With a goal of reaching 100,000 older adults by 2023, Goodwin House Inc. partnered with George Mason University to study the effect of its StrongerMemory Program on cognitive ability, memory retrieval and life satisfaction.

The program was created by Goodwin House President and CEO Rob Liebreich after watching his mother’s challenges with mild cognitive impairment. Inspired by the SAIDO Learning program developed by the Kumon Institute of Education of Osaka, Japan, Liebreich developed StrongerMemory to stimulate the brain’s prefrontal cortex, which governs the ability to retrieve memories. Participants spend 20 to 30 minutes daily engaged in simple reading, writing and math activities. The goal of the program is to delay or slow the symptoms of mild cognitive impairment and / or dementia.

“After introducing a daily curriculum to read out loud, hand write and complete basic math quickly with my mother, our family saw significant changes for the better in a matter of a month,” Liebreich said, adding that he decided to roll out the program at the Alexandria, VA-based operator’s life plan communities and to home care residents.

A team of George Mason University gerontology researchers and students conducted an 11-week study last fall, interviewing 21 program participants and caregivers from the GHI pilot program. The university’s Department of Social Work introduced phase two of the study in March with a focus on pre- and post-testing of participants using the MoCA Memory Functioning Questionnaire and a brief Satisfaction with Life Scale.

The ongoing second phase of the study will include residents of the senior living and care provider’s two life plan communities — Goodwin House Alexandria and Goodwin House Bailey’s Crossroads — and members of Goodwin House at Home.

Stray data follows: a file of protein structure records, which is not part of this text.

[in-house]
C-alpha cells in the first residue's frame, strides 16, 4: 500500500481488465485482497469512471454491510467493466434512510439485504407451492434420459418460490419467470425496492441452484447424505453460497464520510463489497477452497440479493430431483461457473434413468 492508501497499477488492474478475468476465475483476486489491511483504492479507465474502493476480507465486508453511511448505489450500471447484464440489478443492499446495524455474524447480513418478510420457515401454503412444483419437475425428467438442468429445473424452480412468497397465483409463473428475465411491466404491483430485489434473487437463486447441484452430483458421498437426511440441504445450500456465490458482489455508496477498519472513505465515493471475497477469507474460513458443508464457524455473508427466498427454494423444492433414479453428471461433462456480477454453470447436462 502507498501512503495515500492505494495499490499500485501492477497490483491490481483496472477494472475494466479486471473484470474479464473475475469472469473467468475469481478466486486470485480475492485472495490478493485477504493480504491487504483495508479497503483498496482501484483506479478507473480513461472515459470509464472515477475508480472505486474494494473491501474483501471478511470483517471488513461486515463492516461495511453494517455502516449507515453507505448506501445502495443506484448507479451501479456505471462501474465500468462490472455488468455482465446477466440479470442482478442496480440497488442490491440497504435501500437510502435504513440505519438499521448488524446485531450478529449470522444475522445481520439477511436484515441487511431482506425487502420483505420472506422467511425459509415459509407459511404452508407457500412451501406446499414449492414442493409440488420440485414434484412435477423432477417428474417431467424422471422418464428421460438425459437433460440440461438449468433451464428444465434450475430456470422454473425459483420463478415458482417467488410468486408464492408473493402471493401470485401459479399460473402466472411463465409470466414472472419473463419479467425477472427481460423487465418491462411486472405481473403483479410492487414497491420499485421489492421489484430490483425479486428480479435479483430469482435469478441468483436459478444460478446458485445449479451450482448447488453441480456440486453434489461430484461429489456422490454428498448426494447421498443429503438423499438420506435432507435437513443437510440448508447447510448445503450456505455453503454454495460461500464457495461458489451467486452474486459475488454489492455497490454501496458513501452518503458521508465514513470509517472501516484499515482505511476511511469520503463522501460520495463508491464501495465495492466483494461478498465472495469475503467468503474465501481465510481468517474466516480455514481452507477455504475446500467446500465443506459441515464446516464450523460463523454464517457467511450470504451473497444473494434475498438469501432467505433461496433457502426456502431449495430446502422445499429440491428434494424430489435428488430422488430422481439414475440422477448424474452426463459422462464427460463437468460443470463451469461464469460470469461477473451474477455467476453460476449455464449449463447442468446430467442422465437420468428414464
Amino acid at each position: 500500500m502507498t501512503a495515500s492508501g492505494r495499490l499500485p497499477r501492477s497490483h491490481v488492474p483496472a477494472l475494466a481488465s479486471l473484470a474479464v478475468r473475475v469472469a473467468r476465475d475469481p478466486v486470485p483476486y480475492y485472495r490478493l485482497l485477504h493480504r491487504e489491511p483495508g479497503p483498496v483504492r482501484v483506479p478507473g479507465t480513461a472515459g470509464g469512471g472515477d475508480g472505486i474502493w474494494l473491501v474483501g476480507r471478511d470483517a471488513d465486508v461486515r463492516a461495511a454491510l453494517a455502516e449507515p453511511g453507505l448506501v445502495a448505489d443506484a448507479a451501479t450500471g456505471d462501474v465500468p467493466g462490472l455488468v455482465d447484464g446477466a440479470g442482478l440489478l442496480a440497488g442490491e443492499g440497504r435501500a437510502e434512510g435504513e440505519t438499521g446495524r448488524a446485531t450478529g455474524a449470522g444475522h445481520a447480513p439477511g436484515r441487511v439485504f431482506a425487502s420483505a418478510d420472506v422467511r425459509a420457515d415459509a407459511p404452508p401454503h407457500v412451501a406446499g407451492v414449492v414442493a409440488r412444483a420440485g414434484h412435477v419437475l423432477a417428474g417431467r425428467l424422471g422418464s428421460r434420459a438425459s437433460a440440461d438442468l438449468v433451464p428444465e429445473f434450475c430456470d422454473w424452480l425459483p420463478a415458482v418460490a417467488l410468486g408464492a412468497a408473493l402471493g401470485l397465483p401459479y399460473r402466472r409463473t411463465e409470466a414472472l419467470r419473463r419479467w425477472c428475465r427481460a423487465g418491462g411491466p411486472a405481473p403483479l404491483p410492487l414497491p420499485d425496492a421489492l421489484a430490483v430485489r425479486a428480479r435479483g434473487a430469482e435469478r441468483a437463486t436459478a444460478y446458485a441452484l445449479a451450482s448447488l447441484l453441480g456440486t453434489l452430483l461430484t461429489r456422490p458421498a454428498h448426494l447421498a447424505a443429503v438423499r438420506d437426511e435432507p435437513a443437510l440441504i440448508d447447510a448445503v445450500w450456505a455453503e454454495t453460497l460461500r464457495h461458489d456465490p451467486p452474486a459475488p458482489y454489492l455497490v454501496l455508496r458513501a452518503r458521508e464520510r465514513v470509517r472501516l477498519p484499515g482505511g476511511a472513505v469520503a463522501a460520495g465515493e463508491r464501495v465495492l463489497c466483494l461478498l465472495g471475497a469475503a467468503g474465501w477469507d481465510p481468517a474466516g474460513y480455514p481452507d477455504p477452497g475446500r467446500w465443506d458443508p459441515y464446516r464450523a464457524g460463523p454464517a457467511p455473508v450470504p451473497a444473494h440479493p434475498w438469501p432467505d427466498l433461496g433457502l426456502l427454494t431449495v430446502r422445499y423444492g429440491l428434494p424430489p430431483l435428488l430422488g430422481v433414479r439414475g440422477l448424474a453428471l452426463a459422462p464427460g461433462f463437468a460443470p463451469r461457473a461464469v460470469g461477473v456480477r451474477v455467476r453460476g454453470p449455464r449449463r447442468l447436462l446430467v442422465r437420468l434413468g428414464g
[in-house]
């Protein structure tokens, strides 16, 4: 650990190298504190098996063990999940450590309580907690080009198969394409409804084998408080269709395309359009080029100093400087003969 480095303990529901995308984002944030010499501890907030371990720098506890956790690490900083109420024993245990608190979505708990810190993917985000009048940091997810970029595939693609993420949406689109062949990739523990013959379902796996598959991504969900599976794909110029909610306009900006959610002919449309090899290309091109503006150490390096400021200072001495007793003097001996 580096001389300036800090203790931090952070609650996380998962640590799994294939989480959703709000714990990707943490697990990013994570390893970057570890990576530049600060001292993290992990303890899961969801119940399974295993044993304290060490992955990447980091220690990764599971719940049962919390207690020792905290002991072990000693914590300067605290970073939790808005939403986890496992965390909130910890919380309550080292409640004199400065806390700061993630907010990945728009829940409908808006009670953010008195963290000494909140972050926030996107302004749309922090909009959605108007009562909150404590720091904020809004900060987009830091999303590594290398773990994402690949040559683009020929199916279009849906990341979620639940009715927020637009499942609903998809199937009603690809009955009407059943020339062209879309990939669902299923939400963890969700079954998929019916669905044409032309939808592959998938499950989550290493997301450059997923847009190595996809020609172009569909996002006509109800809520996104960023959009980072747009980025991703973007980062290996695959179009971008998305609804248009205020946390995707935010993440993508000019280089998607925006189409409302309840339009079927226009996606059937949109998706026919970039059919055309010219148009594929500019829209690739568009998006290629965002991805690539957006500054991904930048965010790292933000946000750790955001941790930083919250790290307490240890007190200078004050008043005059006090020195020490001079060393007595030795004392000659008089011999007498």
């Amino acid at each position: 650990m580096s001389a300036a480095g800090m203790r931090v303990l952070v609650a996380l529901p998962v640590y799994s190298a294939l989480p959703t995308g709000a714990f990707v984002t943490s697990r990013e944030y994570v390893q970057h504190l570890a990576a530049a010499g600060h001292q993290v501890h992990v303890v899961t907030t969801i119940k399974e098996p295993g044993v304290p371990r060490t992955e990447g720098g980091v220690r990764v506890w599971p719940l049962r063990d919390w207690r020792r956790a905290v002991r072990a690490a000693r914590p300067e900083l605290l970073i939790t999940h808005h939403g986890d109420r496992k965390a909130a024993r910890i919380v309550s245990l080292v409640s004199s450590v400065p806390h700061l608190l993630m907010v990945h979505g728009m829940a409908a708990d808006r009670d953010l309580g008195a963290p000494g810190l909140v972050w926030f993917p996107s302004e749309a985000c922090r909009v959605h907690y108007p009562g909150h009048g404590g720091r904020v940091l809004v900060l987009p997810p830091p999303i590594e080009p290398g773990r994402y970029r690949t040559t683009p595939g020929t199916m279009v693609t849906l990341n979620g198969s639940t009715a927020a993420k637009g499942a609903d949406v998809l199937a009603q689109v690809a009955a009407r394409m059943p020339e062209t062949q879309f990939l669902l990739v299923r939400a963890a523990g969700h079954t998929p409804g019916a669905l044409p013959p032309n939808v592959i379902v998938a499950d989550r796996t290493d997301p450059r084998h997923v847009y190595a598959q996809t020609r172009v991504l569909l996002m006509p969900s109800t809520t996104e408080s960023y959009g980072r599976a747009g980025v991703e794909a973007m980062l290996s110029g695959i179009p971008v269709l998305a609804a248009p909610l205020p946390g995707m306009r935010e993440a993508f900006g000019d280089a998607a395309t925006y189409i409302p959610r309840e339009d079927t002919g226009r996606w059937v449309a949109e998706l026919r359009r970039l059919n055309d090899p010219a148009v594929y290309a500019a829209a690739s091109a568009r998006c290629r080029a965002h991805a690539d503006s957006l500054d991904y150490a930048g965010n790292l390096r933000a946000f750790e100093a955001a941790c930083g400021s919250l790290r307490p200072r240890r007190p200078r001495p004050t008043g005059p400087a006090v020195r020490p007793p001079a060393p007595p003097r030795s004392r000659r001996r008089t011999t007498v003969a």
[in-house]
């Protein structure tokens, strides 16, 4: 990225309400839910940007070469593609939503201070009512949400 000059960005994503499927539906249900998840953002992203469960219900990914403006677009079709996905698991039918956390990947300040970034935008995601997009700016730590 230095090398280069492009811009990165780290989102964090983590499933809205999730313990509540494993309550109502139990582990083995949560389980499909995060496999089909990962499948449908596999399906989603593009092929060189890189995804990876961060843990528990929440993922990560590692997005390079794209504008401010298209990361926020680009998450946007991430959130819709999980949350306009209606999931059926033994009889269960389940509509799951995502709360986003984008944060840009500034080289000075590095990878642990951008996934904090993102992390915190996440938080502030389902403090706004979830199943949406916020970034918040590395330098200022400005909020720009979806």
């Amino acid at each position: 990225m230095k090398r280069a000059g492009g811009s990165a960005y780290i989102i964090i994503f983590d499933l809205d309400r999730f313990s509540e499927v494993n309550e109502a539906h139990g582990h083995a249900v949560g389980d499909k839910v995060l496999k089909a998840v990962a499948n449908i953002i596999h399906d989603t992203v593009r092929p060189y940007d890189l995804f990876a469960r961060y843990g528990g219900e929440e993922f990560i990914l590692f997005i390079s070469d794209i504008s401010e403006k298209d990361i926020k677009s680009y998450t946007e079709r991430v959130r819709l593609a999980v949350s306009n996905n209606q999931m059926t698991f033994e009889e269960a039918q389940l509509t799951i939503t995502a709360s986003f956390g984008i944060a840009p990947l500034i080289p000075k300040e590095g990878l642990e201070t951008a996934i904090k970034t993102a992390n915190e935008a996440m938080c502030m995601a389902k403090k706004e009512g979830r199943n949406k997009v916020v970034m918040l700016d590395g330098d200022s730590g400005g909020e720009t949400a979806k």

In a report on the initial study, researchers said that some residents were motivated to participate in the program because of fears of memory loss based on experiences of family and friends. Others said they had become forgetful.

The researchers also noted that participants perceived being “cognitively fit” as just as important as being physically fit. Participants self-reported being “less foggy” and able to remember things differently than they could before starting the program. 

“Participants in the initial study were highly motivated to integrate StrongerMemory into their daily lives and showed willingness to complete the activities to stay cognitively fit,” said Catherine Tompkins, Ph.D., George Mason University’s associate dean for faculty affairs. “Our initial interviews show satisfaction, enthusiasm and commitment to the StrongerMemory program.”

Based on the positive feedback from residents and initial study results, Liebreich said his goal is to help 100,000 people by 2023 through the program, which he plans to offer for free and to create partnerships to reach those who would benefit. 

To meet his goal, GHI recruited Jessica Fredericksen, a certified dementia practitioner with a master’s degree in gerontological social work, for a new role, brain health program manager. Goodwin House also partnered with the Village to Village Network to offer the memory program to older adults across the country.